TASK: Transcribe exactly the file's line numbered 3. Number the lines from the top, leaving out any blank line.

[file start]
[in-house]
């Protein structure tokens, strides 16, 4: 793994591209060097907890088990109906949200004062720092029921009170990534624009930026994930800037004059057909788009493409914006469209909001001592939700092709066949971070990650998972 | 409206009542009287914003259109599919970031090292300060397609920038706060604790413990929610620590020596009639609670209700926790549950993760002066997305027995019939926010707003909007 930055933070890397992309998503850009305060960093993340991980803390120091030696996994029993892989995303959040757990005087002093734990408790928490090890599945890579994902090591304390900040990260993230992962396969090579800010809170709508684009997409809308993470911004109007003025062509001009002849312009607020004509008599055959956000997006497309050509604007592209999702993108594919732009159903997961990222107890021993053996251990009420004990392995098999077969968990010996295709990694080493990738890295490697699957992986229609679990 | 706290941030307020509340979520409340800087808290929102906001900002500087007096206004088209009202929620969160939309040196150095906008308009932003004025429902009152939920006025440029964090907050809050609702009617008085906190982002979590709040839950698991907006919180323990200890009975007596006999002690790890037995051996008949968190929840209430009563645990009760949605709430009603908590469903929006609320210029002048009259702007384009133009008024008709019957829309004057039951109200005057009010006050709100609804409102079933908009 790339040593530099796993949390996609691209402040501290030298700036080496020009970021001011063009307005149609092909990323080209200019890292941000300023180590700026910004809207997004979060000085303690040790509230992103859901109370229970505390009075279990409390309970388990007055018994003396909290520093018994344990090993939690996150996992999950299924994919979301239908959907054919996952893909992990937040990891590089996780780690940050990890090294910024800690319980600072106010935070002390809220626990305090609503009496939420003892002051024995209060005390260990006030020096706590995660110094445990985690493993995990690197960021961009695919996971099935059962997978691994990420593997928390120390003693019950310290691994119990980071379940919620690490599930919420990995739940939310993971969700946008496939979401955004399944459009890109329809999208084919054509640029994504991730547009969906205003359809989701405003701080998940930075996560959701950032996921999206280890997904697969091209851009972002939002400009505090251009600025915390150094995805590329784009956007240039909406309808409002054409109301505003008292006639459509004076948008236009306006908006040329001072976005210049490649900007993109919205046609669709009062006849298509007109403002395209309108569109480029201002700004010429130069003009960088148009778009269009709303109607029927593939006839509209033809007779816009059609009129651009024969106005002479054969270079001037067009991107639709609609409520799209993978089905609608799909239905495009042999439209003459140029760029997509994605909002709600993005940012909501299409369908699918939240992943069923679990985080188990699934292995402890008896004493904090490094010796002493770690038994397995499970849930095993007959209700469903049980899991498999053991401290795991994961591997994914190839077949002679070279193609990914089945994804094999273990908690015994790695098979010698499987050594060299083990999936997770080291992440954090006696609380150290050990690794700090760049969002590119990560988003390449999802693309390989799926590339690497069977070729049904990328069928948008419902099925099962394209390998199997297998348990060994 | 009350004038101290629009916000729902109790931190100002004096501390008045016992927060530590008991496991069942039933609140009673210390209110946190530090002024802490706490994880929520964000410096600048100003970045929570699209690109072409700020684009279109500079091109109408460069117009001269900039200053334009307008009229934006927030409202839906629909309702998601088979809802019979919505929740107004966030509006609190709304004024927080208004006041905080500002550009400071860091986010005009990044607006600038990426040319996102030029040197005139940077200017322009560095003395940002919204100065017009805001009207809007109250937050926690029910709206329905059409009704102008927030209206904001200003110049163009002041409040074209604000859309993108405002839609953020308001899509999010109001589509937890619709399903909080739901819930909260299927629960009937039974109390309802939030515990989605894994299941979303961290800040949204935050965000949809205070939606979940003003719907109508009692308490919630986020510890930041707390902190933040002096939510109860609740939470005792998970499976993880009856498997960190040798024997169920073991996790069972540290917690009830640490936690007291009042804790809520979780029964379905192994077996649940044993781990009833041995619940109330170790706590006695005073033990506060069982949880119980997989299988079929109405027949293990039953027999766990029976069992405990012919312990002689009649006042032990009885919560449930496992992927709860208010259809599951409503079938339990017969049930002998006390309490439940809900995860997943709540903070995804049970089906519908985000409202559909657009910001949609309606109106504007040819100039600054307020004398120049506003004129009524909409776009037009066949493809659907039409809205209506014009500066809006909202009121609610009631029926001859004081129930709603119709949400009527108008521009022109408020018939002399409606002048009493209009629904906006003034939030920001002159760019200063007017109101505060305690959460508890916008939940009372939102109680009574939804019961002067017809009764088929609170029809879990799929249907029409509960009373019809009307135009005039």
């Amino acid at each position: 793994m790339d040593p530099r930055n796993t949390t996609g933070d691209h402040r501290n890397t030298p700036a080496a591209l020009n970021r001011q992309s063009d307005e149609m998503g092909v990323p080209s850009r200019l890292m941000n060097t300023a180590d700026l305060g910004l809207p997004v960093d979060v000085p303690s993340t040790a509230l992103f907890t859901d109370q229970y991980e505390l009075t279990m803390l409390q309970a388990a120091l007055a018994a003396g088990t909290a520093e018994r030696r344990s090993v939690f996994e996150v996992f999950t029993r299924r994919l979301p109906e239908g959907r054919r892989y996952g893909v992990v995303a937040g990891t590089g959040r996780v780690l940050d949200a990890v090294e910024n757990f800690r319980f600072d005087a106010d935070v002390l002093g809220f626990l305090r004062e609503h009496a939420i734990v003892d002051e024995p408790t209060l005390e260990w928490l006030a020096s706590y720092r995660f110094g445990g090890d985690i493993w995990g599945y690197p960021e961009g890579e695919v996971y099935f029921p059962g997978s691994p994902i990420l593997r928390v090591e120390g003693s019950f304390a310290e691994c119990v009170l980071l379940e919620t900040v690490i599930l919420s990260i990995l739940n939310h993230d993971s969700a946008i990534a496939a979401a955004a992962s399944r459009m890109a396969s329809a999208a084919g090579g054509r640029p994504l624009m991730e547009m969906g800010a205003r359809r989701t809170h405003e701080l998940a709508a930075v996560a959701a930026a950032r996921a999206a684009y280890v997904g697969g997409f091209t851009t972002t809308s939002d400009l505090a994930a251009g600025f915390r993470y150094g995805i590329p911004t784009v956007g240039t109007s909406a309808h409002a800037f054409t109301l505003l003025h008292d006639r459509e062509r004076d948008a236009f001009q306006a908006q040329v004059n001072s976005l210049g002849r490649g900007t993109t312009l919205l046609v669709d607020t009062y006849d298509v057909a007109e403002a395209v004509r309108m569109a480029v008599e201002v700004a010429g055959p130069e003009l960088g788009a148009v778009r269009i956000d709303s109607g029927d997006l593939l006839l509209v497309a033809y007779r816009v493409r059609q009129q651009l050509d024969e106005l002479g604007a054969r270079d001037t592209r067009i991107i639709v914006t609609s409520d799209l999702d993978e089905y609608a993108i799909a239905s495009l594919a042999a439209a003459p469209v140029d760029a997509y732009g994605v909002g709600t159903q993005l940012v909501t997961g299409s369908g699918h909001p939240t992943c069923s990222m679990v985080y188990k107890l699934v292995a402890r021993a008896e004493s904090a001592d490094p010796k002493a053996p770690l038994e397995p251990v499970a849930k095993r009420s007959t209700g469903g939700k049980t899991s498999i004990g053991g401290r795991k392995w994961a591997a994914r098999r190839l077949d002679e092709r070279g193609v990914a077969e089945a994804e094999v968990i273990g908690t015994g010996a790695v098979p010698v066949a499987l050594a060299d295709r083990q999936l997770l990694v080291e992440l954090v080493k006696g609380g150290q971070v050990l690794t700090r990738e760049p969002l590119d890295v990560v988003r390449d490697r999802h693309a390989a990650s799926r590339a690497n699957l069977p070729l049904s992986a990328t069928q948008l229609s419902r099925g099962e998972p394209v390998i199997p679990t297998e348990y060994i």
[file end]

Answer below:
């Amino acid at each position: 793994m790339d040593p530099r930055n796993t949390t996609g933070d691209h402040r501290n890397t030298p700036a080496a591209l020009n970021r001011q992309s063009d307005e149609m998503g092909v990323p080209s850009r200019l890292m941000n060097t300023a180590d700026l305060g910004l809207p997004v960093d979060v000085p303690s993340t040790a509230l992103f907890t859901d109370q229970y991980e505390l009075t279990m803390l409390q309970a388990a120091l007055a018994a003396g088990t909290a520093e018994r030696r344990s090993v939690f996994e996150v996992f999950t029993r299924r994919l979301p109906e239908g959907r054919r892989y996952g893909v992990v995303a937040g990891t590089g959040r996780v780690l940050d949200a990890v090294e910024n757990f800690r319980f600072d005087a106010d935070v002390l002093g809220f626990l305090r004062e609503h009496a939420i734990v003892d002051e024995p408790t209060l005390e260990w928490l006030a020096s706590y720092r995660f110094g445990g090890d985690i493993w995990g599945y690197p960021e961009g890579e695919v996971y099935f029921p059962g997978s691994p994902i990420l593997r928390v090591e120390g003693s019950f304390a310290e691994c119990v009170l980071l379940e919620t900040v690490i599930l919420s990260i990995l739940n939310h993230d993971s969700a946008i990534a496939a979401a955004a992962s399944r459009m890109a396969s329809a999208a084919g090579g054509r640029p994504l624009m991730e547009m969906g800010a205003r359809r989701t809170h405003e701080l998940a709508a930075v996560a959701a930026a950032r996921a999206a684009y280890v997904g697969g997409f091209t851009t972002t809308s939002d400009l505090a994930a251009g600025f915390r993470y150094g995805i590329p911004t784009v956007g240039t109007s909406a309808h409002a800037f054409t109301l505003l003025h008292d006639r459509e062509r004076d948008a236009f001009q306006a908006q040329v004059n001072s976005l210049g002849r490649g900007t993109t312009l919205l046609v669709d607020t009062y006849d298509v057909a007109e403002a395209v004509r309108m569109a480029v008599e201002v700004a010429g055959p130069e003009l960088g788009a148009v778009r269009i956000d709303s109607g029927d997006l593939l006839l509209v497309a033809y007779r816009v493409r059609q009129q651009l050509d024969e106005l002479g604007a054969r270079d001037t592209r067009i991107i639709v914006t609609s409520d799209l999702d993978e089905y609608a993108i799909a239905s495009l594919a042999a439209a003459p469209v140029d760029a997509y732009g994605v909002g709600t159903q993005l940012v909501t997961g299409s369908g699918h909001p939240t992943c069923s990222m679990v985080y188990k107890l699934v292995a402890r021993a008896e004493s904090a001592d490094p010796k002493a053996p770690l038994e397995p251990v499970a849930k095993r009420s007959t209700g469903g939700k049980t899991s498999i004990g053991g401290r795991k392995w994961a591997a994914r098999r190839l077949d002679e092709r070279g193609v990914a077969e089945a994804e094999v968990i273990g908690t015994g010996a790695v098979p010698v066949a499987l050594a060299d295709r083990q999936l997770l990694v080291e992440l954090v080493k006696g609380g150290q971070v050990l690794t700090r990738e760049p969002l590119d890295v990560v988003r390449d490697r999802h693309a390989a990650s799926r590339a690497n699957l069977p070729l049904s992986a990328t069928q948008l229609s419902r099925g099962e998972p394209v390998i199997p679990t297998e348990y060994i």